I know I usually bring you this series on Fridays and it’s not Friday, but I’m breaking all sorts of my Type-A personality “rules” lately! And, I’ll tell ya, it feels great. You ought to try it.
There’s lots of good pregnancy medical news out there this week, including how an expectant mother’s asthma affects her kids later on in life, the latest guidelines on dental health during pregnancy, and how where you live affects your chances of postpartum depression. But it doesn’t end there, so be sure to check it out!
This Week’s Round-Up 1 of 10
Click through for the latest pregnancy medical news!
Antioxidant Supplements Don’t Help Women Get Pregnant 2 of 10
A new study has revealed that taking antioxidants with the hope of increasing your chances of getting pregnant does not actually help women conceive.
Mother’s Asthma During Pregnancy May Raise Child’s Health Risks 3 of 10
It's been discovered that a mother's asthma during pregnancy is linked to a wide range of health issues in her kids. These diseases include "infection and parasitic illness, nervous and respiratory system complications, and diseases of the ear and skin."
The American College of Obstetricians and Gynecologists' Committee on Health Care for Underserved Women has stated that dental cleanings and X-rays are safe for pregnant women. Specifically, they are saying that "Pregnancy is not a reason to delay root canals or filling cavities if they are needed because putting off treatment may lead to further complications."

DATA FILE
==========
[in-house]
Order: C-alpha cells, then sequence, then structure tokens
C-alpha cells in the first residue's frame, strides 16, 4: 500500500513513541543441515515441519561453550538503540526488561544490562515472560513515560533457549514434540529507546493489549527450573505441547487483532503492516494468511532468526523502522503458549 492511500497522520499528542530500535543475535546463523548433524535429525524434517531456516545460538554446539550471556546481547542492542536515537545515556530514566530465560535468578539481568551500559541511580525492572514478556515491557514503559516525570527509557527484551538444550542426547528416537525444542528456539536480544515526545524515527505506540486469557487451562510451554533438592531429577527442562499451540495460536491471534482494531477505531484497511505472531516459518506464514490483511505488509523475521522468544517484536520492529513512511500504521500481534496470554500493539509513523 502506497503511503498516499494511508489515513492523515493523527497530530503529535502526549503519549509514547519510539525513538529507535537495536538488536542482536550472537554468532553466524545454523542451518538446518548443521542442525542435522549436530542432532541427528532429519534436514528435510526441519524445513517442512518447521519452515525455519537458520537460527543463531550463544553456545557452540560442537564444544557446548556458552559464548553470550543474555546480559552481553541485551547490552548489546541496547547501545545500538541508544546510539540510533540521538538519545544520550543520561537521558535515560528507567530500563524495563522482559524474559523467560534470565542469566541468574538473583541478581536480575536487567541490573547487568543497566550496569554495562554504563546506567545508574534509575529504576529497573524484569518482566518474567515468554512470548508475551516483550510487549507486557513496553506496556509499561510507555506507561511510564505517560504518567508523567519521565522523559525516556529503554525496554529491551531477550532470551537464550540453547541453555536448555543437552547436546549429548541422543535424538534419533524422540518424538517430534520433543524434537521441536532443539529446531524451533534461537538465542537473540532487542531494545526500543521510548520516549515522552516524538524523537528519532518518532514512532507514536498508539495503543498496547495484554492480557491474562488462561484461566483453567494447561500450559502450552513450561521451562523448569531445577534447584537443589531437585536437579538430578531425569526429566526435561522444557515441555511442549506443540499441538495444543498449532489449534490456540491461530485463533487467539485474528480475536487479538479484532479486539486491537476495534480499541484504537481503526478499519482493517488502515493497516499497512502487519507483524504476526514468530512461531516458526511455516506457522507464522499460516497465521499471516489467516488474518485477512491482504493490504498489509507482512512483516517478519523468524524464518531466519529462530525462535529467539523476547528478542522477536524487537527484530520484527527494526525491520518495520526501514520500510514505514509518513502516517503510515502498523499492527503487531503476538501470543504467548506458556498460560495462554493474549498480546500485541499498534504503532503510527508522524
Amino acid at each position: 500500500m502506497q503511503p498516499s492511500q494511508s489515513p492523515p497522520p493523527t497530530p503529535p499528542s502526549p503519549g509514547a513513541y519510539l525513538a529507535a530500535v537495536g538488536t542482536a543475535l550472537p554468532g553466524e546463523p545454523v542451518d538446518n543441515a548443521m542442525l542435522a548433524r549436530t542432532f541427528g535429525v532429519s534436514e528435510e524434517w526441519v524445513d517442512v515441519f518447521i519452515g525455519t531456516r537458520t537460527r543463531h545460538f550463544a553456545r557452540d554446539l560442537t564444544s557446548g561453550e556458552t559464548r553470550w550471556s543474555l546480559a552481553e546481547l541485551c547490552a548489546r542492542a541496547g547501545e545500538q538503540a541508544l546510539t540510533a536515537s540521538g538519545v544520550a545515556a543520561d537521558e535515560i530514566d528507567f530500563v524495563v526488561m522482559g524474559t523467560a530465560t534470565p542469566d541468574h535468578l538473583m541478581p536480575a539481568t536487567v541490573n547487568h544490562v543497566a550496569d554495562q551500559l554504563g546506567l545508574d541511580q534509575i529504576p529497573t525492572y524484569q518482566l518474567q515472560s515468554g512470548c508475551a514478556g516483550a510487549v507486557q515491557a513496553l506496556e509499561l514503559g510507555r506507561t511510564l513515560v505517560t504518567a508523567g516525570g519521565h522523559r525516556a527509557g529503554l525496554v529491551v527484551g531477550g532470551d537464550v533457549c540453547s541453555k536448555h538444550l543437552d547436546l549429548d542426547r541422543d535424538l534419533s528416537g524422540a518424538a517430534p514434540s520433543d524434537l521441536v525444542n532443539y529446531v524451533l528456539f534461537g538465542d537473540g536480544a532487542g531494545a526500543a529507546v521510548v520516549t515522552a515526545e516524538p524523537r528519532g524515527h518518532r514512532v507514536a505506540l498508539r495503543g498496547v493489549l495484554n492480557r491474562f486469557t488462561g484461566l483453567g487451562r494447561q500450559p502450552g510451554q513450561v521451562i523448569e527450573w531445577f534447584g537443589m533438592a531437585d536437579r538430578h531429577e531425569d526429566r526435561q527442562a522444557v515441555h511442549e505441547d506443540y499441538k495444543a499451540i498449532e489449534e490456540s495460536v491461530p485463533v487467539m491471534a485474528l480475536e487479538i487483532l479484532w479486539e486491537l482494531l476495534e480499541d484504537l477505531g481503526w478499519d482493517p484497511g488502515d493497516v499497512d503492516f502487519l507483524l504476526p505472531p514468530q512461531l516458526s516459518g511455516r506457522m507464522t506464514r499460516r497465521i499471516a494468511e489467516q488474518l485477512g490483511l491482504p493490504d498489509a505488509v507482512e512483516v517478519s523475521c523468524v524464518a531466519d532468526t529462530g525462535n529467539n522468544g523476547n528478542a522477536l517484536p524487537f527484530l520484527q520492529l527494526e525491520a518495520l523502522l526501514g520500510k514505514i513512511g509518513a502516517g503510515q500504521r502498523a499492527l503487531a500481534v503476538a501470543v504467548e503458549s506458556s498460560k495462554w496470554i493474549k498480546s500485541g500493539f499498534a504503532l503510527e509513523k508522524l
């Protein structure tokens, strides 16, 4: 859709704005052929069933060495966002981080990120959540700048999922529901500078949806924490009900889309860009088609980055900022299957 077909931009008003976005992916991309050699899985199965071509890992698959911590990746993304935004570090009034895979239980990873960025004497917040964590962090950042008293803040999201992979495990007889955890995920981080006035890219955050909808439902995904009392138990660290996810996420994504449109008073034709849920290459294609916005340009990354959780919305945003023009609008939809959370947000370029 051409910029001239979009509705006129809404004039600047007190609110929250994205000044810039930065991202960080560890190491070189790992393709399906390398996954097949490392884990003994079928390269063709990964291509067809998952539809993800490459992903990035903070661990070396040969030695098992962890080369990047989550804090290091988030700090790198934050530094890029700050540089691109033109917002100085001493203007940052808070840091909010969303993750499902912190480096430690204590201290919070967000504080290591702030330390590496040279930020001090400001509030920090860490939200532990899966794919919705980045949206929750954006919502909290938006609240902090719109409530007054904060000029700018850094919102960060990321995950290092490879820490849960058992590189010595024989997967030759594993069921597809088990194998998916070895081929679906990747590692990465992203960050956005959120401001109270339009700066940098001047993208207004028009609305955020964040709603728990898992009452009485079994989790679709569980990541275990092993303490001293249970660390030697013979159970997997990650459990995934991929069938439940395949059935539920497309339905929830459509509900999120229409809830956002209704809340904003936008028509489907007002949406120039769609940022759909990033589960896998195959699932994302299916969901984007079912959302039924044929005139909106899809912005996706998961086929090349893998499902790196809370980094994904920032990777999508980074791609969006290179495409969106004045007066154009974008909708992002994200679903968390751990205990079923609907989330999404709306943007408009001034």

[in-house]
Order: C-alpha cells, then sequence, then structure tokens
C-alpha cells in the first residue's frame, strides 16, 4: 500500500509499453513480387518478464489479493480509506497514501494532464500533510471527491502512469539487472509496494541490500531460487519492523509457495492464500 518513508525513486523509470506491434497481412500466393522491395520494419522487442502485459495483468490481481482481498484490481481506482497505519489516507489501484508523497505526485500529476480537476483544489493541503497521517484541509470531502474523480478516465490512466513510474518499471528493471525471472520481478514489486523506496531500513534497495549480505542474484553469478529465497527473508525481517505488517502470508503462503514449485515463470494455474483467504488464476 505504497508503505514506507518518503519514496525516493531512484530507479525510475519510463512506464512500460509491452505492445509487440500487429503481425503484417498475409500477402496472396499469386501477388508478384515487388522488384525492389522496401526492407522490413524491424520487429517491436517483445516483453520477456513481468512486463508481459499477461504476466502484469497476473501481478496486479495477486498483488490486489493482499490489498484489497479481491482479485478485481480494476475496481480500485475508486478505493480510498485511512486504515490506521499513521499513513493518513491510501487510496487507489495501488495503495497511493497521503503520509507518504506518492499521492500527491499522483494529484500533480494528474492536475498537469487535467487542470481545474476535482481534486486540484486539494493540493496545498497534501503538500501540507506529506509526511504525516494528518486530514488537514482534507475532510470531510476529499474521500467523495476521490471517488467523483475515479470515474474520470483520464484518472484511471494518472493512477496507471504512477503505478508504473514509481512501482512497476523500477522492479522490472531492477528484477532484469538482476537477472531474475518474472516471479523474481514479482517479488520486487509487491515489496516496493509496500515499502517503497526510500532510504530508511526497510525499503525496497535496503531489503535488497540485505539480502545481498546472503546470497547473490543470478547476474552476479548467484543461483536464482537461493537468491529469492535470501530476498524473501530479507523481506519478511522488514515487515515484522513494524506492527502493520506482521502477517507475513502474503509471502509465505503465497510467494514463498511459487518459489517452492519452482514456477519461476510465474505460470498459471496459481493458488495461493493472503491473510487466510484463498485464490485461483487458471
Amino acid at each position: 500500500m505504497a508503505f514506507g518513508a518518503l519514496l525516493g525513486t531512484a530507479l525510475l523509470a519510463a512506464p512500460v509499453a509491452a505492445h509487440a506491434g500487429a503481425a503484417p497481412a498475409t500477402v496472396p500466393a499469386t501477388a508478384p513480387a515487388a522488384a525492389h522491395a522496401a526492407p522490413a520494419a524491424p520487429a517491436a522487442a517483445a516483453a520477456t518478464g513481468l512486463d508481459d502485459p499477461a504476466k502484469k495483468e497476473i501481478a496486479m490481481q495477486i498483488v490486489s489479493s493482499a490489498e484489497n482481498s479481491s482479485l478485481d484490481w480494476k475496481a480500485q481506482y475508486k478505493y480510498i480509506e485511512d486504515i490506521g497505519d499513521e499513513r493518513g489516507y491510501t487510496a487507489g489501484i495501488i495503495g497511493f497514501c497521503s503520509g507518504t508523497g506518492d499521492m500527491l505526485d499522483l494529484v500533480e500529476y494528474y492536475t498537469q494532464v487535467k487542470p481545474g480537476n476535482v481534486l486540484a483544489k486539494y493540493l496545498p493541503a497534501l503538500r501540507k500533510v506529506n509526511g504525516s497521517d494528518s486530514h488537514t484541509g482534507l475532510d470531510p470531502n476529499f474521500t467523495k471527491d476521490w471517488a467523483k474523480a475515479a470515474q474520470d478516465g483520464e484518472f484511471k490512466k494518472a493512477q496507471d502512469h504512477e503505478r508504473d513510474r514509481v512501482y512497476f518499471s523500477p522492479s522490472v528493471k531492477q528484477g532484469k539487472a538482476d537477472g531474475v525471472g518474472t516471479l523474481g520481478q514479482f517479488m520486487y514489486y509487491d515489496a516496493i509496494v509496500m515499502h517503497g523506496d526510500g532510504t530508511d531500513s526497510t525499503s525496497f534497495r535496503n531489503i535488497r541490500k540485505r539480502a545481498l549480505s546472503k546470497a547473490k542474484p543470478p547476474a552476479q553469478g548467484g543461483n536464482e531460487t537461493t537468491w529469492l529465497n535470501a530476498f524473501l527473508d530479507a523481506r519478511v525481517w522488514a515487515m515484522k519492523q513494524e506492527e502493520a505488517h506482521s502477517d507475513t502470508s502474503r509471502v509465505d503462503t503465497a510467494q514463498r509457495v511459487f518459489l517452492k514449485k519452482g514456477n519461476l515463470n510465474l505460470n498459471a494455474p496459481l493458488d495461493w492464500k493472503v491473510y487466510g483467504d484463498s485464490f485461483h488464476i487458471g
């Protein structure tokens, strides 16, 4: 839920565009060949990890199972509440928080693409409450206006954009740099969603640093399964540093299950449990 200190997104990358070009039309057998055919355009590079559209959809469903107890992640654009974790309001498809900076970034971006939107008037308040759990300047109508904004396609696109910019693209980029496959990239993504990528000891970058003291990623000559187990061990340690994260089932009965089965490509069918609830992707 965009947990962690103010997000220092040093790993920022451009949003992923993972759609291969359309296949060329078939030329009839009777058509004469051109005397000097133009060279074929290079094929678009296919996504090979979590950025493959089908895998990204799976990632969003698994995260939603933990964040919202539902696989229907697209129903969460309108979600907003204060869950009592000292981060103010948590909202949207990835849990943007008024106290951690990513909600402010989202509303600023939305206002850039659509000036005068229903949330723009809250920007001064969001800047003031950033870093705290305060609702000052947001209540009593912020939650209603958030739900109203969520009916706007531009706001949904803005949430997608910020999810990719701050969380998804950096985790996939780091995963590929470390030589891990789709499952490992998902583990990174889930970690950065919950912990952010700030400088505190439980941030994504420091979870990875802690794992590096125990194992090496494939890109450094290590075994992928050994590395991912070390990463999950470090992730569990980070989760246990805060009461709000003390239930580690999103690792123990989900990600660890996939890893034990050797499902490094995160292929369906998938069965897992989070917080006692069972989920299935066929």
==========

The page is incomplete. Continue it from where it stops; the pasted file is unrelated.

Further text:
One in Three Women Uses ‘Withdrawal’ as Contraception 6 of 10
A recently published study shows that the withdrawal method for contraception is common and has higher rates of unintended pregnancy and emergency contraception use, especially among women ages 15-24 years old.
Range of Due Dates Better for Expectant Moms 7 of 10
Researchers have discovered that pregnant women should be provided a range of due dates as opposed to a specific due date, as length of pregnancy from conception to birth varies by 37 days. More on that HERE.
Cultural ‘Myths’ Could Shape Pregnant Women’s Expectations 8 of 10
According to a new study, "Pregnant women's expectations about the changes they will face -- from morning sickness and shiny hair to peculiar food cravings -- are not only influenced by their doctors and nurses, but also by what they hear from their friends and find in the media."